The Press and Journal (Aberdeen and Aberdeenshire)
The sheer speed and scale of the coronavirus epidemic leaves me struggling to come to terms with the massive impact it is having on the way we lead our lives.
If I had suggested to you a month ago that within weeks thousands of people would be dead, we would be locked in our homes and economies across the world would be on the verge of collapse, you would have laughed at me. Yet that is the reality we face today.
Who could predict that an animal virus would jump to humans in a Chinese wet market and in the space of four months go on to kill more than 25,000 people and threaten world economies with ruin?
In my lifetime I have lived through BSE, foot and mouth and at least three major economic downturns.
The oil shock and the three-day working week in the 1970s was the worst with rampant inflation and a miners strike which brought the country to its knees. It forced us to buy a generator to milk the cows because we had no lights or power for four days every week.
However, these events pale into insignificance compared to the threat from Covid-19. It threatens our lives. It threatens our jobs and livelihoods. And it threatens long-lasting damage to our economy.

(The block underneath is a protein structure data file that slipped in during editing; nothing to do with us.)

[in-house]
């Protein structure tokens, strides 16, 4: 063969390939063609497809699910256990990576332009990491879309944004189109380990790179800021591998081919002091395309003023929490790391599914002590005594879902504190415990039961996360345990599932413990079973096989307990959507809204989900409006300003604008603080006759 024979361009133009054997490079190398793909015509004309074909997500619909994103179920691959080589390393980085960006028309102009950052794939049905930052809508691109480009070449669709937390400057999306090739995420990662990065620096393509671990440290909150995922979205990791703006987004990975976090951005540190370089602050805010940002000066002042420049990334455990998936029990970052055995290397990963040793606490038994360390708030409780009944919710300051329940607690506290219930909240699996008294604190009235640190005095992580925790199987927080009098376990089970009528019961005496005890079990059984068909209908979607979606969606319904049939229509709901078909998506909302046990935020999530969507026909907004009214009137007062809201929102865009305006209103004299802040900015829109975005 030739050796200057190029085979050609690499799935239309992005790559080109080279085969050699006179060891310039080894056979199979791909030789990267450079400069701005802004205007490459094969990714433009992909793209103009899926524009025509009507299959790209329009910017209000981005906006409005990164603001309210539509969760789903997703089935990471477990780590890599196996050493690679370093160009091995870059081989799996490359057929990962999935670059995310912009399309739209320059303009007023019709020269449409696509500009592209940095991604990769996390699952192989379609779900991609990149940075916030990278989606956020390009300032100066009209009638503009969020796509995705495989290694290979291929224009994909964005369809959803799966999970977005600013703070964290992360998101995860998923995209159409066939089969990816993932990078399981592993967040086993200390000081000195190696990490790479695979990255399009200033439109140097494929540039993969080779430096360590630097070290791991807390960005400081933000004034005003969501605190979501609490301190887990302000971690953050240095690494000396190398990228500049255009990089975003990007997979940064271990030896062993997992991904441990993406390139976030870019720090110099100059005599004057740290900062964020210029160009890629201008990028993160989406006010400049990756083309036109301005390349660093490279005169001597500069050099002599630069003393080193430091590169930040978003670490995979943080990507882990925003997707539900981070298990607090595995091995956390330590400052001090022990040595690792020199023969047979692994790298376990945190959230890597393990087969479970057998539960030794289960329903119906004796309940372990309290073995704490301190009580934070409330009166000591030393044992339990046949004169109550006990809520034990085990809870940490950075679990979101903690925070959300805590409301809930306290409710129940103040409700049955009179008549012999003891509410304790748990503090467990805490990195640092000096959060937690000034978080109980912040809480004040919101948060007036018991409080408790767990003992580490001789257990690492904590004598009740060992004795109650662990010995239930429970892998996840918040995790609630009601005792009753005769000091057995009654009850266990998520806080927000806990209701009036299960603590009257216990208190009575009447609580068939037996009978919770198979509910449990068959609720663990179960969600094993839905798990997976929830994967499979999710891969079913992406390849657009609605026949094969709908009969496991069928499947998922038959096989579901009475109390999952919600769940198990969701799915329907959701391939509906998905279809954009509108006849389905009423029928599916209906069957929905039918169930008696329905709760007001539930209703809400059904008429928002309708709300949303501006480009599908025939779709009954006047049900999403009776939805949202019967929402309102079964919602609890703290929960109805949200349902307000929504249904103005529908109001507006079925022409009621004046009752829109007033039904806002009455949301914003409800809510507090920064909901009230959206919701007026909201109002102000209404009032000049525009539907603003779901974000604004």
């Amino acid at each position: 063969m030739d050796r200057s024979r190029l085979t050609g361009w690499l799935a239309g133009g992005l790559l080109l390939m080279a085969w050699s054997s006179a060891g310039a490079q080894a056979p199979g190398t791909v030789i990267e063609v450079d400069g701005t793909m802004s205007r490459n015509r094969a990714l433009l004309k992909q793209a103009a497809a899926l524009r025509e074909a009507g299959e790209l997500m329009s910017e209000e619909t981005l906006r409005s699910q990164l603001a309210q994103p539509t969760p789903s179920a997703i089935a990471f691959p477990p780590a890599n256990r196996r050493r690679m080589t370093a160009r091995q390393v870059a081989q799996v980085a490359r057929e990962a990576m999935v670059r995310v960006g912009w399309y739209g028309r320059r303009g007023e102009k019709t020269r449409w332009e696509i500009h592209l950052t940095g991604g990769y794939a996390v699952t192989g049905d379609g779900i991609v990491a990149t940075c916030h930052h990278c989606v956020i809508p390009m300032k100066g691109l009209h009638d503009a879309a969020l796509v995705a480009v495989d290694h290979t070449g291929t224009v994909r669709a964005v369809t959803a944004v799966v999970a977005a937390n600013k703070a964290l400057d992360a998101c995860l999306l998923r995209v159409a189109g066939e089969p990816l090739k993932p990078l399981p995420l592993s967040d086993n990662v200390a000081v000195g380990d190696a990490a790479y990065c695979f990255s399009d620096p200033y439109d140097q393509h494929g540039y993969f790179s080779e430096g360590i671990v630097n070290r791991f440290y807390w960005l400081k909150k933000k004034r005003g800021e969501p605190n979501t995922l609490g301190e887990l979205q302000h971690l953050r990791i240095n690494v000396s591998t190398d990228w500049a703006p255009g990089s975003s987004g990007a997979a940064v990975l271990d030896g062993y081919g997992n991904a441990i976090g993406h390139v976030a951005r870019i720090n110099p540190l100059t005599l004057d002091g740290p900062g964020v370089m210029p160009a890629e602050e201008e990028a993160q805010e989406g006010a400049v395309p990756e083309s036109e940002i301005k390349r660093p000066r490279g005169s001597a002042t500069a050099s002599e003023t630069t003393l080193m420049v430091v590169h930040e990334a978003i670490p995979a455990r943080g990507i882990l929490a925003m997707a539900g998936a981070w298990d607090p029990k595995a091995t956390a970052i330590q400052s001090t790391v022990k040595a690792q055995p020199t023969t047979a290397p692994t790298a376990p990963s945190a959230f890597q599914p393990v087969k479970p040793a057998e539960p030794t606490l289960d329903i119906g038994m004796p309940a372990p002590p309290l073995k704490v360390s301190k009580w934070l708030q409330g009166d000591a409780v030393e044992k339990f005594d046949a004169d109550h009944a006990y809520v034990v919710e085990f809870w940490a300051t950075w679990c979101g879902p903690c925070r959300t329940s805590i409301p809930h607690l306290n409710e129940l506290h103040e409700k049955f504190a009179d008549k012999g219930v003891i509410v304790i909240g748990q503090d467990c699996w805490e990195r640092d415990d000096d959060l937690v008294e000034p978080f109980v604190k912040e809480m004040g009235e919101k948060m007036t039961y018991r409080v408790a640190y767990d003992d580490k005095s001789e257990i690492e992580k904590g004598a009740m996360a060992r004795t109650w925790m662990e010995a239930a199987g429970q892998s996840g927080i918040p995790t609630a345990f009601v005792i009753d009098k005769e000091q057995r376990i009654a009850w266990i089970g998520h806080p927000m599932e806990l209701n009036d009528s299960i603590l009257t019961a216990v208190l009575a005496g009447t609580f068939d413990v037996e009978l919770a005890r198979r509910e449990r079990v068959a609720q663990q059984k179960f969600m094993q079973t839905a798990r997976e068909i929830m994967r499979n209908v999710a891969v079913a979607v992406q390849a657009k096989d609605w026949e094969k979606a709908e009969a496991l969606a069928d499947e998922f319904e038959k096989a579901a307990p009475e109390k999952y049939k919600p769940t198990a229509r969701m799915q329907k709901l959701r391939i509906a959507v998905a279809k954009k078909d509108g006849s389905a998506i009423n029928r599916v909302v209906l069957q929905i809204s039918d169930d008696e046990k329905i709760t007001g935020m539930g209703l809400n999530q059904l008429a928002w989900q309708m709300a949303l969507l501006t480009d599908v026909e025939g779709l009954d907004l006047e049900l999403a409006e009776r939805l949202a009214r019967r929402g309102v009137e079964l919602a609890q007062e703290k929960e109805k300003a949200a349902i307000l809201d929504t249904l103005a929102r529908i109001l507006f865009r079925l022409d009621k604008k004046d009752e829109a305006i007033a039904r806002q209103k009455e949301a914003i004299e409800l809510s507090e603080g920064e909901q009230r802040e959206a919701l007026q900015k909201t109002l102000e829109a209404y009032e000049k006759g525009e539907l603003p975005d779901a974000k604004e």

I don’t envy our Prime Minister Boris Johnson as he struggles to balance the need to do everything possible to save lives, alongside the need to prevent irreparable damage to our economy which risks blighting the next generation’s future. An impossible juggling act.
Usually I am pretty blase about threats to my health, probably because I have hardly had a sick day off work in my life, but I am taking Covid-19 really seriously. I am locked in, working from home, and avoiding people like the plague when I go for my daily walk.
It must be down to being a 63-year-old who has suddenly woken up to the reality of being pretty close to inclusion in the high risk category of people who are more likely to die from the virus.
For the general public this has been a huge wakeup call as they discover that supermarket shelves groaning with every possible kind of food 24 hours a day are not a given.
Over the last year the farming industry has been kicked from pillar to post, accused of killing the planet and destroying the countryside.
Yet as panic set in over Covid-19, people’s immediate reaction is to rush to the shops to buy food and stockpile it as if it was wartime.
Overnight the food industry has gone from being public enemy to being recognised by government as an essential industry on a par with the NHS.
This crisis should be a wake-up call to UK ministers tempted to sacrifice UK agriculture in future trade deals. Surely the lessons from the empty supermarket shelves is that future UK agriculture trade policy should have at its heart the preservation of a sustainable UK food industry capable of feeding the nation.
Finally, I shouldn’t, but I can’t help smiling at the deep irony of Boris Johnson not being allowed out in public unless he has two experts by his side.
■ George Lyon is a former MEP. He is a senior consultant for Hume Brophy, and sits on the board of levy body AHDB.